In a primary prevention cohort of 90 000 postmenopausal patients in midlife, higher Lp(a) values were associated with increased risk of incident CHD. Consistent with prior observations,2 HT use was associated with modest Lp(a) reduction. However, we found no evidence of lower Lp(a)-associated risks in HT users vs nonusers, in contrast with prior work.2 Differences between study findings likely stem from stark differences in HT use patterns before and after publication of the Women’s Health Initiative and other randomized trials.5 HT is not recommended for the indication of ASCVD risk reduction, but current consensus holds that HT is reasonable for treatment of vasomotor symptoms in female individuals who are younger than 60 years, less than 10 years from menopause, and without high estimated ASCVD risk.6
This study has limitations. As the study population was more than 95% White, whether findings extend to individuals of other races and ethnicities requires further study. Overall, our findings suggest that Lp(a) levels remain prognostic in individuals taking menopausal HT. Clinicians should not be dissuaded from measuring Lp(a) in postmenopausal individuals if clinically indicated irrespective of HT use.
Accepted for Publication: March 11, 2022.
Published Online: April 4, 2022. doi:10.1001/jamacardio.2022.0716
Corresponding Author: Pradeep Natarajan, MD, MMSc, Massachusetts General Hospital, 185 Cambridge St, CPZN 3.184, Boston, MA 02114 (email@example.com).
Author Contributions: Drs Honigberg and Natarajan had full access to all of the data in the study and take responsibility for the integrity of the data and the accuracy of the data analysis.
Concept and design: Honigberg, Natarajan.
Acquisition, analysis, or interpretation of data: All authors.
Drafting of the manuscript: Honigberg, Natarajan.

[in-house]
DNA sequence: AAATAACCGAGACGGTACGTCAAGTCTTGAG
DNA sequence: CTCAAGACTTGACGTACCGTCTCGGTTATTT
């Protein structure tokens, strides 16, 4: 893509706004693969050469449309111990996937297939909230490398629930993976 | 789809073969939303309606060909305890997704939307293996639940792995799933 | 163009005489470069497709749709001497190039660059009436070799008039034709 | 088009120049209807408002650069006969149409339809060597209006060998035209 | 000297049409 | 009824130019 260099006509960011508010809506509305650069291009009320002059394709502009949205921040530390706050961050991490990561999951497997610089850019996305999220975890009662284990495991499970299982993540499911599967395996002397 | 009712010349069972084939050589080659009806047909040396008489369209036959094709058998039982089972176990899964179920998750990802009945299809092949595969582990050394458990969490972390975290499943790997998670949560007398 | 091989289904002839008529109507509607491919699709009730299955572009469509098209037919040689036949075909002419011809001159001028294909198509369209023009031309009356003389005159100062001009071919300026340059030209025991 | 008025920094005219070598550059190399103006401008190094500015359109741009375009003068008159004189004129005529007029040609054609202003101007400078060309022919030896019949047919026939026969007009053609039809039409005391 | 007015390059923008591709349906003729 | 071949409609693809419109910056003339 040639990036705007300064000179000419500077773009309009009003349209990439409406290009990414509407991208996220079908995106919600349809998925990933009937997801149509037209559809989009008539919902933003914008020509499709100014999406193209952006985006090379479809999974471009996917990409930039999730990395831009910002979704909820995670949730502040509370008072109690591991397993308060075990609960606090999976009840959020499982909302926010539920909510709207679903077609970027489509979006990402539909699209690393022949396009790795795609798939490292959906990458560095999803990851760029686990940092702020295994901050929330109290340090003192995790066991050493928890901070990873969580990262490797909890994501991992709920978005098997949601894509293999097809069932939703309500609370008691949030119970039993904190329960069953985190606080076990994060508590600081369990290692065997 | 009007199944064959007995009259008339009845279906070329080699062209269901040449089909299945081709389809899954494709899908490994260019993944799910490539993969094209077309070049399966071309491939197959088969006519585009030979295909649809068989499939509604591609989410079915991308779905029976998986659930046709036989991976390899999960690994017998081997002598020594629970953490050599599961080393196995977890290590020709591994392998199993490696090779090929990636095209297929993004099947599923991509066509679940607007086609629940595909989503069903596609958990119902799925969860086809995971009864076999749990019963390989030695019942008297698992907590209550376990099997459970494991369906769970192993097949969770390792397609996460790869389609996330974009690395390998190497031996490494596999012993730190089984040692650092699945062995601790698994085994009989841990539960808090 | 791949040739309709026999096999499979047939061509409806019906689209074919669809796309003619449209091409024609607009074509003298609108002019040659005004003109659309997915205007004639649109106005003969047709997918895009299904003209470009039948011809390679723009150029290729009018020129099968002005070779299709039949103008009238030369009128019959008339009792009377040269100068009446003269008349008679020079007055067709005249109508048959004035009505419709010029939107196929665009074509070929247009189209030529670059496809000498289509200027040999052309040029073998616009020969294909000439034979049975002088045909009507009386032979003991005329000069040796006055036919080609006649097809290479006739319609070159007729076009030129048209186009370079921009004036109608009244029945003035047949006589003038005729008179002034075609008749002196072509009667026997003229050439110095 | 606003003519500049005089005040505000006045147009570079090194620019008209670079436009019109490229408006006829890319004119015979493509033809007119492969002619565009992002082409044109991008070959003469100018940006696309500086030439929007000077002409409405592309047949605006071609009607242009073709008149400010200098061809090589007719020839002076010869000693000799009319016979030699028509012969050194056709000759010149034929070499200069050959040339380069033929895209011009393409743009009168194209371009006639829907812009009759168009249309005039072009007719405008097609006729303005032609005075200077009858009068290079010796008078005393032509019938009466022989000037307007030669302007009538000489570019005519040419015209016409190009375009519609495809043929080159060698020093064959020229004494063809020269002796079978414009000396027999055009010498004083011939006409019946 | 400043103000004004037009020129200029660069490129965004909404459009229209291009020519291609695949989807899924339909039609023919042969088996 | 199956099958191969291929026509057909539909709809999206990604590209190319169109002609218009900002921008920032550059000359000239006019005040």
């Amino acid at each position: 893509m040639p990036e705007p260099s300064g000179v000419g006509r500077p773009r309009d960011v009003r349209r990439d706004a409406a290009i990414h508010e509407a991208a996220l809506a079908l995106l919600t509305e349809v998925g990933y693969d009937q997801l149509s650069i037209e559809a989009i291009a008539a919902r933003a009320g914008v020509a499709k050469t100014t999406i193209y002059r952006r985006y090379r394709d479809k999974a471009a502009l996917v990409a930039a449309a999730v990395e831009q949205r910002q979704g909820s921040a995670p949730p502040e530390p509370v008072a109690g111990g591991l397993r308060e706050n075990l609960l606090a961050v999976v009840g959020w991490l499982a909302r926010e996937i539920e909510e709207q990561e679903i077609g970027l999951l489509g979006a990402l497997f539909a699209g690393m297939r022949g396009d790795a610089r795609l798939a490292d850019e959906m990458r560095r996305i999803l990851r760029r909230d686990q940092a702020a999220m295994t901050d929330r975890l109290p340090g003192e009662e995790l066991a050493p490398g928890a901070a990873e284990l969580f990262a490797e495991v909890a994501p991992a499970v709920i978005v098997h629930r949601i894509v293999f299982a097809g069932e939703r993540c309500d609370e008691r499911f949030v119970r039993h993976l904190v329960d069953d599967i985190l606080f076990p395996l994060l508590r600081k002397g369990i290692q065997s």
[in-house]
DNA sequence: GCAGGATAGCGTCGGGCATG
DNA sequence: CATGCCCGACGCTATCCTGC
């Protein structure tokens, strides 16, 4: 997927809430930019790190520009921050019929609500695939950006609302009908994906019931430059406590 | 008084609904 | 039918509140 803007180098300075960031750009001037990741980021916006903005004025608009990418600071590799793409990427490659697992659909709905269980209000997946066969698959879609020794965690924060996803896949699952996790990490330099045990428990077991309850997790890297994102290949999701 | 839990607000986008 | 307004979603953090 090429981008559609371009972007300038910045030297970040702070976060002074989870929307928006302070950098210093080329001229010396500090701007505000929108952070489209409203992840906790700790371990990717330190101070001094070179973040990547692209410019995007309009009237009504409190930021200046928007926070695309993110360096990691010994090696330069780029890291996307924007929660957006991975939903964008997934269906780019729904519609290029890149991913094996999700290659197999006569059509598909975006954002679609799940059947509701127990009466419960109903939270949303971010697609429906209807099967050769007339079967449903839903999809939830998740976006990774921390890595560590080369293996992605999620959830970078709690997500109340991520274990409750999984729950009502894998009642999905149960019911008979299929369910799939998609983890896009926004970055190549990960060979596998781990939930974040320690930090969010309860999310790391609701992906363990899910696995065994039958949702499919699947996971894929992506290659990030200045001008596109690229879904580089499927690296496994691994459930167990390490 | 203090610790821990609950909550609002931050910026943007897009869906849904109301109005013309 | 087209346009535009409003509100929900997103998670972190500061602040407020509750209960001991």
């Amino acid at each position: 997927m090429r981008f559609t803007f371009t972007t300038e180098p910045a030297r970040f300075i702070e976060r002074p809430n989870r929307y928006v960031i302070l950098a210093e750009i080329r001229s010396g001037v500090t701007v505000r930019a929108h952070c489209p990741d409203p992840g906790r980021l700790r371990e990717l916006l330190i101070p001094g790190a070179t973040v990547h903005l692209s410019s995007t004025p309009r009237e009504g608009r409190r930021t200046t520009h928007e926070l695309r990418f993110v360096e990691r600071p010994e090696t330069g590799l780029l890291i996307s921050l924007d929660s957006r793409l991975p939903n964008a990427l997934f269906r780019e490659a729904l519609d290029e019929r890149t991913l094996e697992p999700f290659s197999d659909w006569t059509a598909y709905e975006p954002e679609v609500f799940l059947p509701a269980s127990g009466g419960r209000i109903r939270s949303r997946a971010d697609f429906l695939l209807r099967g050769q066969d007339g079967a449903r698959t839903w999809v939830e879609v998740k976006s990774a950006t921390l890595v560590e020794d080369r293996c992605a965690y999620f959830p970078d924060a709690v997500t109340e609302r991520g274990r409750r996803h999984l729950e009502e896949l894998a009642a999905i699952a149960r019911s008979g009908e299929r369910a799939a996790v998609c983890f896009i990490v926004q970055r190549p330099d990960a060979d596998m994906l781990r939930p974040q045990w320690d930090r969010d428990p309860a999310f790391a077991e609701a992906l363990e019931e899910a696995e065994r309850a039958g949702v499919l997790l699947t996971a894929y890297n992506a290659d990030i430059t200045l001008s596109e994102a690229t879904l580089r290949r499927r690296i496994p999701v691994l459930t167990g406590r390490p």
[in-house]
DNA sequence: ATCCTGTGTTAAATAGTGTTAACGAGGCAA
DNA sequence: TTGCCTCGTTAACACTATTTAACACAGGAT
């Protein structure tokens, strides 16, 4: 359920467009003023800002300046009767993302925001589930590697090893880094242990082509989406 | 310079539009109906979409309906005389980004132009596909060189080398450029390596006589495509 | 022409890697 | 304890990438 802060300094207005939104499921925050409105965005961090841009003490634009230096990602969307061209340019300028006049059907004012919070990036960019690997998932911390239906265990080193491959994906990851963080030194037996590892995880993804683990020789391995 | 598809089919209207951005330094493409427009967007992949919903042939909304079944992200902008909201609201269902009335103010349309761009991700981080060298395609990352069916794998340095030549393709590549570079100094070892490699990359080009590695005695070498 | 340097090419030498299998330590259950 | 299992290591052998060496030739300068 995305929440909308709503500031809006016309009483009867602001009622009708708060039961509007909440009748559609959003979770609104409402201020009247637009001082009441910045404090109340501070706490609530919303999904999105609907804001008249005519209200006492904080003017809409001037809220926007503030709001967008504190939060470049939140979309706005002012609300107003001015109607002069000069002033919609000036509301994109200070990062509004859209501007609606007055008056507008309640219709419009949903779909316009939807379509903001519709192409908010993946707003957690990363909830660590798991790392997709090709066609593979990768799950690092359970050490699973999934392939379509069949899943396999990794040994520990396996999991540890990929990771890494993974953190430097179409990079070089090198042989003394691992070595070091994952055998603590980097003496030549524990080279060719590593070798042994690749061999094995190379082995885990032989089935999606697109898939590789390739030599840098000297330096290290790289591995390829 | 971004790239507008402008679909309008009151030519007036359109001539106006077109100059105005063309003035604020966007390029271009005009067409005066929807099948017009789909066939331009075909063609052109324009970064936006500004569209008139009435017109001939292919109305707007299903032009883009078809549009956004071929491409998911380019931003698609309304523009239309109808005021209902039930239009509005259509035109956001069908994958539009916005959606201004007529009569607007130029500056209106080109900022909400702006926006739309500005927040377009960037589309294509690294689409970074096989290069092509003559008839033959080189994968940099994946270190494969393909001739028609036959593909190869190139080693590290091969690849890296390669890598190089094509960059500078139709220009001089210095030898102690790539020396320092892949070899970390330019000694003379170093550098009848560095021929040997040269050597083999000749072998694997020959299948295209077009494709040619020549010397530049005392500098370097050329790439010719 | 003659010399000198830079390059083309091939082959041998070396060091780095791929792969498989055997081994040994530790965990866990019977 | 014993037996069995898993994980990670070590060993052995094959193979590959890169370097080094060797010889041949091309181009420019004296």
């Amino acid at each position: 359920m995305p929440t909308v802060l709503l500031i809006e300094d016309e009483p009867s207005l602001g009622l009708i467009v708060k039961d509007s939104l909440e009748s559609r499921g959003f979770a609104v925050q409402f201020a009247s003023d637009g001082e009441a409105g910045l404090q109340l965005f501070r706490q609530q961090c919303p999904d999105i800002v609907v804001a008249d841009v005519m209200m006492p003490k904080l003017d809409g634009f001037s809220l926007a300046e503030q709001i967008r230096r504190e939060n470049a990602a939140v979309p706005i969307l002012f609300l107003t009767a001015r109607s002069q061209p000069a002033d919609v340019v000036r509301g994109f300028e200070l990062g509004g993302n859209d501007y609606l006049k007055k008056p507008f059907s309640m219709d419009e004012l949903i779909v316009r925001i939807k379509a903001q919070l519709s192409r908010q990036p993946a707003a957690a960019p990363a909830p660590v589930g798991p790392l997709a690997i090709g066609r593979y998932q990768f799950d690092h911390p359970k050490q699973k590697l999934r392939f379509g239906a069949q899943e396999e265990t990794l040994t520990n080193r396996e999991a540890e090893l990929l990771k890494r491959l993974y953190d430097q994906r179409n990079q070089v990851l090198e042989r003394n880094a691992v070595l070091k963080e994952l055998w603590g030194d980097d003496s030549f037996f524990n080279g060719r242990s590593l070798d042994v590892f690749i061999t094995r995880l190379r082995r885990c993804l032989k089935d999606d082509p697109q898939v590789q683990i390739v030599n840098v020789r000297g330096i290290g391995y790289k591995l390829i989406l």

Critical revision of the manuscript for important intellectual content: Trinder, Natarajan.
Statistical analysis: Honigberg, Trinder.
Obtained funding: Natarajan.
Administrative, technical, or material support: Trinder, Natarajan.
Conflict of Interest Disclosures: Dr Honigberg reports consulting income from CRISPR Therapeutics. Dr Natarajan reports grant support from Amgen, Apple, AstraZeneca, Boston Scientific, and Novartis; consulting income from Apple, AstraZeneca, Novartis, Genentech/Roche, Blackstone Life Sciences, Foresite Labs, and TenSixteen Bio; and is a scientific advisor board member and shareholder of TenSixteen Bio and geneXwell, all unrelated to this work. No other disclosures were reported.
Funding/Support: Dr Natarajan is supported by the National Heart Lung and Blood Institute (grants R01HL142711, R01HL127564, R01HL148050, R01HL151283, R01HL148565, R01HL135242, and R01HL151152), National Institute of Diabetes and Digestive and Kidney Diseases (grant R01DK125782), Fondation Leducq (grant TNE-18CVD04), and Massachusetts General Hospital (Paul and Phyllis Fireman Endowed Chair in Vascular Medicine).
Role of the Funder/Sponsor: The funders had no role in the design and conduct of the study; collection, management, analysis, and interpretation of the data; preparation, review, or approval of the manuscript; and decision to submit the manuscript for publication.
Meeting Presentation: This paper was presented at ACC.22; April 4, 2022; Washington, DC.
Additional Information: This research was conducted under UK Biobank application 7089.